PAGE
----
Sled Weight: Not weighed, but very heavily loaded with gear and fresh food, probably at least 50 lb (23 kg)
Distance: Not calculated, but backcountry skied every day probably at least 4 mi (6.4 km)
Sky and Air Conditions: Cold, a bit of sun, lots of new snow, cloudy
Precipitation: About 8 in (20 cm) of new snow
Temperature Range: 16 F to -9 F (-9 C to -23 C)
Location of Trip #3: Grand Island National Recreation Area
Length of Backcountry ski into Lighthouse Trip: 3 days, 2 nights (February 9-11)
Distance: Not calculated, but the journey to the lighthouse and back was 21 mi (34 km) plus a day trip to explore
Sky and Air Conditions: Mostly cloudy
Temperature Range: 28 F to -9 F (-3 C to -23 C)
Location of Trip #4: Hiawatha National Forest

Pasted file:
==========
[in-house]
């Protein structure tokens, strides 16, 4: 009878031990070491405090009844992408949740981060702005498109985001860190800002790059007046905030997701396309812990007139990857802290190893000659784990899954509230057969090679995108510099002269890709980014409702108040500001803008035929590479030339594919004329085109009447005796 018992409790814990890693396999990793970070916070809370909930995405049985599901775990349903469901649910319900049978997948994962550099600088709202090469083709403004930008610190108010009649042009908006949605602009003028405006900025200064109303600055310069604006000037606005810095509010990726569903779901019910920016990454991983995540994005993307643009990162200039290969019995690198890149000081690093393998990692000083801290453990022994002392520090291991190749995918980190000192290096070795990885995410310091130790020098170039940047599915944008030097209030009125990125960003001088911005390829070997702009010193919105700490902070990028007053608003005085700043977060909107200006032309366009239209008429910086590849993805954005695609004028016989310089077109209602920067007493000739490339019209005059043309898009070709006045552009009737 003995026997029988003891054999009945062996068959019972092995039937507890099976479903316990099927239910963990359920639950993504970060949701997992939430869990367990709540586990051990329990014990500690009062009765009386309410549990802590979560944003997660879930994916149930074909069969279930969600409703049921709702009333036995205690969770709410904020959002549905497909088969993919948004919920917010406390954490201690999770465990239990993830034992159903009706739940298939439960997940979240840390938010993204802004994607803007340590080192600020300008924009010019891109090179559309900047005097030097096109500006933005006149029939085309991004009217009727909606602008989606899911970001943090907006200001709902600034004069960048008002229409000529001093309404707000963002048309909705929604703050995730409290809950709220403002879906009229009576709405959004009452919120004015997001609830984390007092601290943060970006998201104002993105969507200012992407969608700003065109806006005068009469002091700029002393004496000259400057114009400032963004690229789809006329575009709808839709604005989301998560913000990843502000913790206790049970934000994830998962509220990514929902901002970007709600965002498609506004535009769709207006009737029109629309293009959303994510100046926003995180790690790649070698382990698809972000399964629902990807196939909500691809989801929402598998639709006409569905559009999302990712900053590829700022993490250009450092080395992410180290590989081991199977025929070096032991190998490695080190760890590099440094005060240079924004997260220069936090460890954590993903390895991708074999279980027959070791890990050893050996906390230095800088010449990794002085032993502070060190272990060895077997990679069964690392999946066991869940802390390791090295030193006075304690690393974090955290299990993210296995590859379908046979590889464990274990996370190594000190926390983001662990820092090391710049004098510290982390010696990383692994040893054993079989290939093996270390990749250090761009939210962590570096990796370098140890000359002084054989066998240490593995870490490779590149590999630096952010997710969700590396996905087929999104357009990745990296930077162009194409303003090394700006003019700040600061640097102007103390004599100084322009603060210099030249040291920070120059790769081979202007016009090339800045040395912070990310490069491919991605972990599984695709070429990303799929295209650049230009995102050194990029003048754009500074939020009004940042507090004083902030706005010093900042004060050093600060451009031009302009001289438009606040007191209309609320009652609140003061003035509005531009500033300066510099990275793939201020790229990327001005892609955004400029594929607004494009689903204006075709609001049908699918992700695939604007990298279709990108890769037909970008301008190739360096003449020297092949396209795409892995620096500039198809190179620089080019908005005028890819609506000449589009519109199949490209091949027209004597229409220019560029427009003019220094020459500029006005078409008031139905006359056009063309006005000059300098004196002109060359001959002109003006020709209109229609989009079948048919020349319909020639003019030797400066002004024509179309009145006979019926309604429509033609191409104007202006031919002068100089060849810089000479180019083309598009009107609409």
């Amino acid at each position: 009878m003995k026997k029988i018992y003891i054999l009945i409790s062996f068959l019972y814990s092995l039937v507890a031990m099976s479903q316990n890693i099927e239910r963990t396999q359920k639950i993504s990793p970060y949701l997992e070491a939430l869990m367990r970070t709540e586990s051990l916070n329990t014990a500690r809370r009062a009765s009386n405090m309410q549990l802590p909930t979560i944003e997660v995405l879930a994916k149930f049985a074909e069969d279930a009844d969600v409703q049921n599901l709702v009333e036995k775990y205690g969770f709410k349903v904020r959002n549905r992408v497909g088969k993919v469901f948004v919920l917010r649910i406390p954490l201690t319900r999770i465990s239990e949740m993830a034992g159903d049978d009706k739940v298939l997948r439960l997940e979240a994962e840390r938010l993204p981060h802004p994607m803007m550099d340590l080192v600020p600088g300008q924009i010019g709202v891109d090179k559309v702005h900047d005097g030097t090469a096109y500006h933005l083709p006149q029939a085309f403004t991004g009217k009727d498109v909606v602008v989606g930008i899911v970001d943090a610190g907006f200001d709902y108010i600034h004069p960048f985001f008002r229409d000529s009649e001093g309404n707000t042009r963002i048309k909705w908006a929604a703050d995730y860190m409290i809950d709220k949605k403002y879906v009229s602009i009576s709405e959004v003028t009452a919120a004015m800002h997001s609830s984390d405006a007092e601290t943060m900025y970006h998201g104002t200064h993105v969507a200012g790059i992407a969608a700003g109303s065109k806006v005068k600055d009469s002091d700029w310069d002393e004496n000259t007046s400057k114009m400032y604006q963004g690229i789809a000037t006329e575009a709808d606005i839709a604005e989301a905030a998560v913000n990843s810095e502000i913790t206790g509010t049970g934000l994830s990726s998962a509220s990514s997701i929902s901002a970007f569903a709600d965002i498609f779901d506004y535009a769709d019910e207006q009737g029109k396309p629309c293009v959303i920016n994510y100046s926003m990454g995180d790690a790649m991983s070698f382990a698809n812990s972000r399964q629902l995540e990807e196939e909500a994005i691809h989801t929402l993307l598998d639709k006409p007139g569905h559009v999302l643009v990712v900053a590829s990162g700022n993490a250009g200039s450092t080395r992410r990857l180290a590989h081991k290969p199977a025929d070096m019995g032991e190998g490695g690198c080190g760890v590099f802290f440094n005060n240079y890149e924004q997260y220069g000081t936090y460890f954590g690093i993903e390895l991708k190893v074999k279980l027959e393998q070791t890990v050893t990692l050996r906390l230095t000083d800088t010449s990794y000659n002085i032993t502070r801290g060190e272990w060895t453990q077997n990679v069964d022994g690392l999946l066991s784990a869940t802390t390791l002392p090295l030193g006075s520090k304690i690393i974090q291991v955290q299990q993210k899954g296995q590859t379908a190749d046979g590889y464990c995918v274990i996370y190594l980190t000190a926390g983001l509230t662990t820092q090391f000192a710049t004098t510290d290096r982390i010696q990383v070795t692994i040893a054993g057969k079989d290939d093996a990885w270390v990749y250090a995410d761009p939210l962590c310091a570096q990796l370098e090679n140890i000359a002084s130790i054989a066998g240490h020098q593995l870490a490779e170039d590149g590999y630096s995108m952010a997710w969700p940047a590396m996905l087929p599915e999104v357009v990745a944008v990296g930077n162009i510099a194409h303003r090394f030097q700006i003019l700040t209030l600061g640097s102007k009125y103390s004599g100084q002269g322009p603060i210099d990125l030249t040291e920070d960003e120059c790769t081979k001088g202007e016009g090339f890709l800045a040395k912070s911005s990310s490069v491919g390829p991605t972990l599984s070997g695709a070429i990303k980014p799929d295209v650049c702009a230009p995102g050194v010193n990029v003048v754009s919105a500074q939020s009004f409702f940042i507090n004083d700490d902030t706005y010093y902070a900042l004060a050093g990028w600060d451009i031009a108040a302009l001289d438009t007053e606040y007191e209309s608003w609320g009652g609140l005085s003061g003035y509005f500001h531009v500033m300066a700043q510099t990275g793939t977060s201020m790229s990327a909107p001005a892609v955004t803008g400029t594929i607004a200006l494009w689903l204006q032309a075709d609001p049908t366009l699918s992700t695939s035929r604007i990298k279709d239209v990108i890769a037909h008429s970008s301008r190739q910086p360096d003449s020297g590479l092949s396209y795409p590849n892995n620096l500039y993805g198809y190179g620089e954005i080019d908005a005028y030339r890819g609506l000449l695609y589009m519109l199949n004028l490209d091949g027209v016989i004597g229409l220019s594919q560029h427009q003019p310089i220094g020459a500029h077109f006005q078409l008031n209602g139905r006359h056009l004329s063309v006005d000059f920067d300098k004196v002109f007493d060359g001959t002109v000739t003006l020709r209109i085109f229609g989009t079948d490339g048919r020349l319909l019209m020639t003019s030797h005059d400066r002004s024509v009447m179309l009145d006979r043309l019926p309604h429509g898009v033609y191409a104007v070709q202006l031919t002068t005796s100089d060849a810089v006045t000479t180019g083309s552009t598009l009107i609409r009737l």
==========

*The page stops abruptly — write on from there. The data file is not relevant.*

Length of Snowshoe-in Rustic Cabin Trip: 4 days, 3 nights (February 12-15)
Sled Weight: Not weighed, but very heavily loaded with gear and fresh food, probably at least 40 lb (18 kg)
Distance: 12 mi (19 km)
Sky and Air Conditions: Mostly cloudy, some sun
Temperature Range: 37 F to -8 F (3 C to -22 C)
Since receiving the Hillsound Super Armadillo Nano Gaiters nearly three months ago, I have worn them an average of three times a week. I recreate outdoors daily and other than skiing with track skis (where gaiters aren't necessary), I have worn the gaiters for all other activities including backcountry skiing, snowshoeing, and hiking/caving with ice crampons. The gaiters have worked well and have not interfered with any of the binding systems on all of the aforementioned. I have used both Kahtoola Microspikes and K10 crampons with them.